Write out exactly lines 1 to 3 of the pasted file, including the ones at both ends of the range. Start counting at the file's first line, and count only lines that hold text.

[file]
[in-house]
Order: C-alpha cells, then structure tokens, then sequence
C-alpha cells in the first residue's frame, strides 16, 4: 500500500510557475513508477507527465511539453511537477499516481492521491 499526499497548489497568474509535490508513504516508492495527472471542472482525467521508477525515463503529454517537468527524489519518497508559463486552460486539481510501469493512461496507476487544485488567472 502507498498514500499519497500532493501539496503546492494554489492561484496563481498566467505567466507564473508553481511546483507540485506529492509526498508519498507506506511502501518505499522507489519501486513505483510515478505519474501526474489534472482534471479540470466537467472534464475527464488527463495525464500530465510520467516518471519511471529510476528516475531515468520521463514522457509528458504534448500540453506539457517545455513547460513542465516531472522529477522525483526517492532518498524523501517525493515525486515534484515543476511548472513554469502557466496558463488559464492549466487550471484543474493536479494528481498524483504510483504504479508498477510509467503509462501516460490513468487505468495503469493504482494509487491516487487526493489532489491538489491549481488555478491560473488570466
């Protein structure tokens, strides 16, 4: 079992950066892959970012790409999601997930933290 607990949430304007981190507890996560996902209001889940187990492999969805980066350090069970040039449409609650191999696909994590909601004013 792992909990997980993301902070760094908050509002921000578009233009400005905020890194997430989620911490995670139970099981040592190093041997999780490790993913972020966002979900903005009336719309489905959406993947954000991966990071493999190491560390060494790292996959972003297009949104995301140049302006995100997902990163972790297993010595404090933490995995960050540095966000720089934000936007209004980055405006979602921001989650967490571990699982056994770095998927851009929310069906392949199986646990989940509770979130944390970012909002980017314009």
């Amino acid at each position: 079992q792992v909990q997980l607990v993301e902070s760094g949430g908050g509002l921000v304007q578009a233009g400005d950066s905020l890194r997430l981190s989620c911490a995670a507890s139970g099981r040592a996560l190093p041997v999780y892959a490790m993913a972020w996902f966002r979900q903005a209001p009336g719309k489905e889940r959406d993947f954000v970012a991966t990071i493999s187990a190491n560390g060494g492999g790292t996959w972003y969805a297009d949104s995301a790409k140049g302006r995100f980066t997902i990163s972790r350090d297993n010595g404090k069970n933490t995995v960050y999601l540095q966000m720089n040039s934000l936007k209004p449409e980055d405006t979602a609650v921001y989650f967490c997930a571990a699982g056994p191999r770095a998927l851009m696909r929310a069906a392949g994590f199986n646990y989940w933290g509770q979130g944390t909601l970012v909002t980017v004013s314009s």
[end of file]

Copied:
[in-house]
Order: C-alpha cells, then structure tokens, then sequence
C-alpha cells in the first residue's frame, strides 16, 4: 500500500510557475513508477507527465511539453511537477499516481492521491 499526499497548489497568474509535490508513504516508492495527472471542472482525467521508477525515463503529454517537468527524489519518497508559463486552460486539481510501469493512461496507476487544485488567472 502507498498514500499519497500532493501539496503546492494554489492561484496563481498566467505567466507564473508553481511546483507540485506529492509526498508519498507506506511502501518505499522507489519501486513505483510515478505519474501526474489534472482534471479540470466537467472534464475527464488527463495525464500530465510520467516518471519511471529510476528516475531515468520521463514522457509528458504534448500540453506539457517545455513547460513542465516531472522529477522525483526517492532518498524523501517525493515525486515534484515543476511548472513554469502557466496558463488559464492549466487550471484543474493536479494528481498524483504510483504504479508498477510509467503509462501516460490513468487505468495503469493504482494509487491516487487526493489532489491538489491549481488555478491560473488570466